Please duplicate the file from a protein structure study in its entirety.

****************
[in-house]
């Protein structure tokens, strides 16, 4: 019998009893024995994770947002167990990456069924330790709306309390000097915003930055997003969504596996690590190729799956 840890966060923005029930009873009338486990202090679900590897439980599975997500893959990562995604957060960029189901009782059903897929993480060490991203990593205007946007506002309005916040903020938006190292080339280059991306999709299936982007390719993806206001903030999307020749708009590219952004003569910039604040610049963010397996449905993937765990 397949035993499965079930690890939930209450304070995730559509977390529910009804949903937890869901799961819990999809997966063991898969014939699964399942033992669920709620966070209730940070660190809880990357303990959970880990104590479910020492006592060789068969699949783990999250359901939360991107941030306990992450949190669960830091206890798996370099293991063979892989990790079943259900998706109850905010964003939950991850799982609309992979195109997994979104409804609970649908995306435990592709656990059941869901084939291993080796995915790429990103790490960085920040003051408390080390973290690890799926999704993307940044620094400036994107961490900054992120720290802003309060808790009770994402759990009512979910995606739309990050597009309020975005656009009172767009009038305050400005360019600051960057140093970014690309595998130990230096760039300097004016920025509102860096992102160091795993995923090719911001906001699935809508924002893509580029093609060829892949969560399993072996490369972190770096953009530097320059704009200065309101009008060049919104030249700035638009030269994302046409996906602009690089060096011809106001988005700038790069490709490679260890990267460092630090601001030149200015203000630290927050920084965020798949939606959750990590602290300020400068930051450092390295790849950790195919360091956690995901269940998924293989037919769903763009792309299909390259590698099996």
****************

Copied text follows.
[in-house]
């Protein structure tokens, strides 16, 4: 019998009893024995994770947002167990990456069924330790709306309390000097915003930055997003969504596996690590190729799956 840890966060923005029930009873009338486990202090679900590897439980599975997500893959990562995604957060960029189901009782059903897929993480060490991203990593205007946007506002309005916040903020938006190292080339280059991306999709299936982007390719993806206001903030999307020749708009590219952004003569910039604040610049963010397996449905993937765990 397949035993499965079930690890939930209450304070995730559509977390529910009804949903937890869901799961819990999809997966063991898969014939699964399942033992669920709620966070209730940070660190809880990357303990959970880990104590479910020492006592060789068969699949783990999250359901939360991107941030306990992450949190669960830091206890798996370099293991063979892989990790079943259900998706109850905010964003939950991850799982609309992979195109997994979104409804609970649908995306435990592709656990059941869901084939291993080796995915790429990103790490960085920040003051408390080390973290690890799926999704993307940044620094400036994107961490900054992120720290802003309060808790009770994402759990009512979910995606739309990050597009309020975005656009009172767009009038305050400005360019600051960057140093970014690309595998130990230096760039300097004016920025509102860096992102160091795993995923090719911001906001699935809508924002893509580029093609060829892949969560399993072996490369972190770096953009530097320059704009200065309101009008060049919104030249700035638009030269994302046409996906602009690089060096011809106001988005700038790069490709490679260890990267460092630090601001030149200015203000630290927050920084965020798949939606959750990590602290300020400068930051450092390295790849950790195919360091956690995901269940998924293989037919769903763009792309299909390259590698099996």